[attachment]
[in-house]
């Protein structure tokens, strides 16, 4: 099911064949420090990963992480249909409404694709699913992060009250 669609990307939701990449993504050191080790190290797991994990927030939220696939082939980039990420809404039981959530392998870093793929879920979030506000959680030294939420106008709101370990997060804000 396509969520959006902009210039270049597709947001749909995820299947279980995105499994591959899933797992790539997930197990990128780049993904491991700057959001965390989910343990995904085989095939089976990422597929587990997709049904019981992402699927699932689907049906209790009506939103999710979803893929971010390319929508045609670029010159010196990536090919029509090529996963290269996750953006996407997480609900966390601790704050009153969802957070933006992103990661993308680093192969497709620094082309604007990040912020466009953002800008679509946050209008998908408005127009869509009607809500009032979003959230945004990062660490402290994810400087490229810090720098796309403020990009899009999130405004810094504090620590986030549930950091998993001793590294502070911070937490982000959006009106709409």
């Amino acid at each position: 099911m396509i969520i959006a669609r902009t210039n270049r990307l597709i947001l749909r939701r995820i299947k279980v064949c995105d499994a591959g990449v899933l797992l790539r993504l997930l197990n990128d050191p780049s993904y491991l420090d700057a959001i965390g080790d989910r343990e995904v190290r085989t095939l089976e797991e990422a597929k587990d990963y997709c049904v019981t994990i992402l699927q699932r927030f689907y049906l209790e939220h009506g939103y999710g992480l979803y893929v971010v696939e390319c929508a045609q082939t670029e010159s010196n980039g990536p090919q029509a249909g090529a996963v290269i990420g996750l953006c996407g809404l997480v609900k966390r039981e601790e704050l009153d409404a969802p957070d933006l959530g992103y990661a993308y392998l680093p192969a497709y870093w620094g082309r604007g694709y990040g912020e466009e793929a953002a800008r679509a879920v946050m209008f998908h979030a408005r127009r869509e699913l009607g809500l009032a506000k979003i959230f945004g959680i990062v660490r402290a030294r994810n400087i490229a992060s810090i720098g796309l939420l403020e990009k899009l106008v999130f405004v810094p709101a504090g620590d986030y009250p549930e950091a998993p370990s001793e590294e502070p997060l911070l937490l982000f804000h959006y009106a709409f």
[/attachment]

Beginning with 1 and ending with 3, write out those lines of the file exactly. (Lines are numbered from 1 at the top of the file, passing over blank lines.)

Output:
[in-house]
């Protein structure tokens, strides 16, 4: 099911064949420090990963992480249909409404694709699913992060009250 669609990307939701990449993504050191080790190290797991994990927030939220696939082939980039990420809404039981959530392998870093793929879920979030506000959680030294939420106008709101370990997060804000 396509969520959006902009210039270049597709947001749909995820299947279980995105499994591959899933797992790539997930197990990128780049993904491991700057959001965390989910343990995904085989095939089976990422597929587990997709049904019981992402699927699932689907049906209790009506939103999710979803893929971010390319929508045609670029010159010196990536090919029509090529996963290269996750953006996407997480609900966390601790704050009153969802957070933006992103990661993308680093192969497709620094082309604007990040912020466009953002800008679509946050209008998908408005127009869509009607809500009032979003959230945004990062660490402290994810400087490229810090720098796309403020990009899009999130405004810094504090620590986030549930950091998993001793590294502070911070937490982000959006009106709409």
């Amino acid at each position: 099911m396509i969520i959006a669609r902009t210039n270049r990307l597709i947001l749909r939701r995820i299947k279980v064949c995105d499994a591959g990449v899933l797992l790539r993504l997930l197990n990128d050191p780049s993904y491991l420090d700057a959001i965390g080790d989910r343990e995904v190290r085989t095939l089976e797991e990422a597929k587990d990963y997709c049904v019981t994990i992402l699927q699932r927030f689907y049906l209790e939220h009506g939103y999710g992480l979803y893929v971010v696939e390319c929508a045609q082939t670029e010159s010196n980039g990536p090919q029509a249909g090529a996963v290269i990420g996750l953006c996407g809404l997480v609900k966390r039981e601790e704050l009153d409404a969802p957070d933006l959530g992103y990661a993308y392998l680093p192969a497709y870093w620094g082309r604007g694709y990040g912020e466009e793929a953002a800008r679509a879920v946050m209008f998908h979030a408005r127009r869509e699913l009607g809500l009032a506000k979003i959230f945004g959680i990062v660490r402290a030294r994810n400087i490229a992060s810090i720098g796309l939420l403020e990009k899009l106008v999130f405004v810094p709101a504090g620590d986030y009250p549930e950091a998993p370990s001793e590294e502070p997060l911070l937490l982000f804000h959006y009106a709409f």